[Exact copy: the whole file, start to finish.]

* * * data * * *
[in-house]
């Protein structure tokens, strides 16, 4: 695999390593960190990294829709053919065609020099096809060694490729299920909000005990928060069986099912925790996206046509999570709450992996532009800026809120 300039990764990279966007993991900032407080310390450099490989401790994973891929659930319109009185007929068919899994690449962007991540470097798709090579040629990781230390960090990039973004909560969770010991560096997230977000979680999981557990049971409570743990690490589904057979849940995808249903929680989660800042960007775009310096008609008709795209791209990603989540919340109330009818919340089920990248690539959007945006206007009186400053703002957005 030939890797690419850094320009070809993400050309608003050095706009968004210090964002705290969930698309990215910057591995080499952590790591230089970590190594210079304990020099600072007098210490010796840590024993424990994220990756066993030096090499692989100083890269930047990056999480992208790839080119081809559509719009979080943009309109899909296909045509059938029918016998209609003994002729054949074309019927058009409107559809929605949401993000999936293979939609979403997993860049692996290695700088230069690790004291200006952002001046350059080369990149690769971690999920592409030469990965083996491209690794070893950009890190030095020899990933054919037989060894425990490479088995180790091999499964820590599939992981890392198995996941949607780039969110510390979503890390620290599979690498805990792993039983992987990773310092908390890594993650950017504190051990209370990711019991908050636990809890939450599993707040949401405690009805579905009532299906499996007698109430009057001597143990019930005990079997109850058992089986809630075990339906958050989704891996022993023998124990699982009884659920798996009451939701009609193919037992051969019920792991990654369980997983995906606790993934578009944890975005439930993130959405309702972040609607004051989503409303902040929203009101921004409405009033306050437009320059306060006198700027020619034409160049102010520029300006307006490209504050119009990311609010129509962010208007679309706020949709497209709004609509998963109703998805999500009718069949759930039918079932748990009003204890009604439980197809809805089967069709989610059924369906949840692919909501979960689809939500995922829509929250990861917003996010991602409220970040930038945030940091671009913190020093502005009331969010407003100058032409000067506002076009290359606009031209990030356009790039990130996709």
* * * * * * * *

[in-house]
């Protein structure tokens, strides 16, 4: 695999390593960190990294829709053919065609020099096809060694490729299920909000005990928060069986099912925790996206046509999570709450992996532009800026809120 300039990764990279966007993991900032407080310390450099490989401790994973891929659930319109009185007929068919899994690449962007991540470097798709090579040629990781230390960090990039973004909560969770010991560096997230977000979680999981557990049971409570743990690490589904057979849940995808249903929680989660800042960007775009310096008609008709795209791209990603989540919340109330009818919340089920990248690539959007945006206007009186400053703002957005 030939890797690419850094320009070809993400050309608003050095706009968004210090964002705290969930698309990215910057591995080499952590790591230089970590190594210079304990020099600072007098210490010796840590024993424990994220990756066993030096090499692989100083890269930047990056999480992208790839080119081809559509719009979080943009309109899909296909045509059938029918016998209609003994002729054949074309019927058009409107559809929605949401993000999936293979939609979403997993860049692996290695700088230069690790004291200006952002001046350059080369990149690769971690999920592409030469990965083996491209690794070893950009890190030095020899990933054919037989060894425990490479088995180790091999499964820590599939992981890392198995996941949607780039969110510390979503890390620290599979690498805990792993039983992987990773310092908390890594993650950017504190051990209370990711019991908050636990809890939450599993707040949401405690009805579905009532299906499996007698109430009057001597143990019930005990079997109850058992089986809630075990339906958050989704891996022993023998124990699982009884659920798996009451939701009609193919037992051969019920792991990654369980997983995906606790993934578009944890975005439930993130959405309702972040609607004051989503409303902040929203009101921004409405009033306050437009320059306060006198700027020619034409160049102010520029300006307006490209504050119009990311609010129509962010208007679309706020949709497209709004609509998963109703998805999500009718069949759930039918079932748990009003204890009604439980197809809805089967069709989610059924369906949840692919909501979960689809939500995922829509929250990861917003996010991602409220970040930038945030940091671009913190020093502005009331969010407003100058032409000067506002076009290359606009031209990030356009790039990130996709």